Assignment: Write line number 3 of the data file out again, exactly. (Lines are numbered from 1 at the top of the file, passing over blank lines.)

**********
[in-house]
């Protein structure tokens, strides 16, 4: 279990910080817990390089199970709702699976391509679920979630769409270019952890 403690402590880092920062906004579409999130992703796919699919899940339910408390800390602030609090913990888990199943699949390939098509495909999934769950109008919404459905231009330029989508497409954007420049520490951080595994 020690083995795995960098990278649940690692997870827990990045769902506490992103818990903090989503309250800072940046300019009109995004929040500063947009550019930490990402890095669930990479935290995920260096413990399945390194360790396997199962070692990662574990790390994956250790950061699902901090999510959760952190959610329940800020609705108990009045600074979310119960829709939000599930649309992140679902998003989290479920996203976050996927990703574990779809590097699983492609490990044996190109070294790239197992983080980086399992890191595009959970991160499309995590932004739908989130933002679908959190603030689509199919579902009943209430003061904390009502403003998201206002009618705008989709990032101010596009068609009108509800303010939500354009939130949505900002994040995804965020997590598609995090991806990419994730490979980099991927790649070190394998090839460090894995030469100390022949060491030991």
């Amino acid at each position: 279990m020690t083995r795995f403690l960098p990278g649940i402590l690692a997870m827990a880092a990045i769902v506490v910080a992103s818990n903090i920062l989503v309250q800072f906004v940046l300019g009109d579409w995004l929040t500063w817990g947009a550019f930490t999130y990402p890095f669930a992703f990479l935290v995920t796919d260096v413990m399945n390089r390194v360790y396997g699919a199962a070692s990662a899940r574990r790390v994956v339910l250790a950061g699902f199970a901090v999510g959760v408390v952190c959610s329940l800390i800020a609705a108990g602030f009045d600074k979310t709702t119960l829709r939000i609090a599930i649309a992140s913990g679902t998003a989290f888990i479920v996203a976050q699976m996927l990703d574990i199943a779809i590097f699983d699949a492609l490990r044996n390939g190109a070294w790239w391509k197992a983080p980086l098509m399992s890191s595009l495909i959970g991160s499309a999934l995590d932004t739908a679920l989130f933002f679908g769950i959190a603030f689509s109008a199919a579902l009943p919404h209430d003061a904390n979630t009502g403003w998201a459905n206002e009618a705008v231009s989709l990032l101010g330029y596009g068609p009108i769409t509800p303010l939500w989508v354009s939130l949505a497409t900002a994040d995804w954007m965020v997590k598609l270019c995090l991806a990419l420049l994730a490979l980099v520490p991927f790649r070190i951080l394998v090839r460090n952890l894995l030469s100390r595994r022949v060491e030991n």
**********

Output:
């Amino acid at each position: 279990m020690t083995r795995f403690l960098p990278g649940i402590l690692a997870m827990a880092a990045i769902v506490v910080a992103s818990n903090i920062l989503v309250q800072f906004v940046l300019g009109d579409w995004l929040t500063w817990g947009a550019f930490t999130y990402p890095f669930a992703f990479l935290v995920t796919d260096v413990m399945n390089r390194v360790y396997g699919a199962a070692s990662a899940r574990r790390v994956v339910l250790a950061g699902f199970a901090v999510g959760v408390v952190c959610s329940l800390i800020a609705a108990g602030f009045d600074k979310t709702t119960l829709r939000i609090a599930i649309a992140s913990g679902t998003a989290f888990i479920v996203a976050q699976m996927l990703d574990i199943a779809i590097f699983d699949a492609l490990r044996n390939g190109a070294w790239w391509k197992a983080p980086l098509m399992s890191s595009l495909i959970g991160s499309a999934l995590d932004t739908a679920l989130f933002f679908g769950i959190a603030f689509s109008a199919a579902l009943p919404h209430d003061a904390n979630t009502g403003w998201a459905n206002e009618a705008v231009s989709l990032l101010g330029y596009g068609p009108i769409t509800p303010l939500w989508v354009s939130l949505a497409t900002a994040d995804w954007m965020v997590k598609l270019c995090l991806a990419l420049l994730a490979l980099v520490p991927f790649r070190i951080l394998v090839r460090n952890l894995l030469s100390r595994r022949v060491e030991n």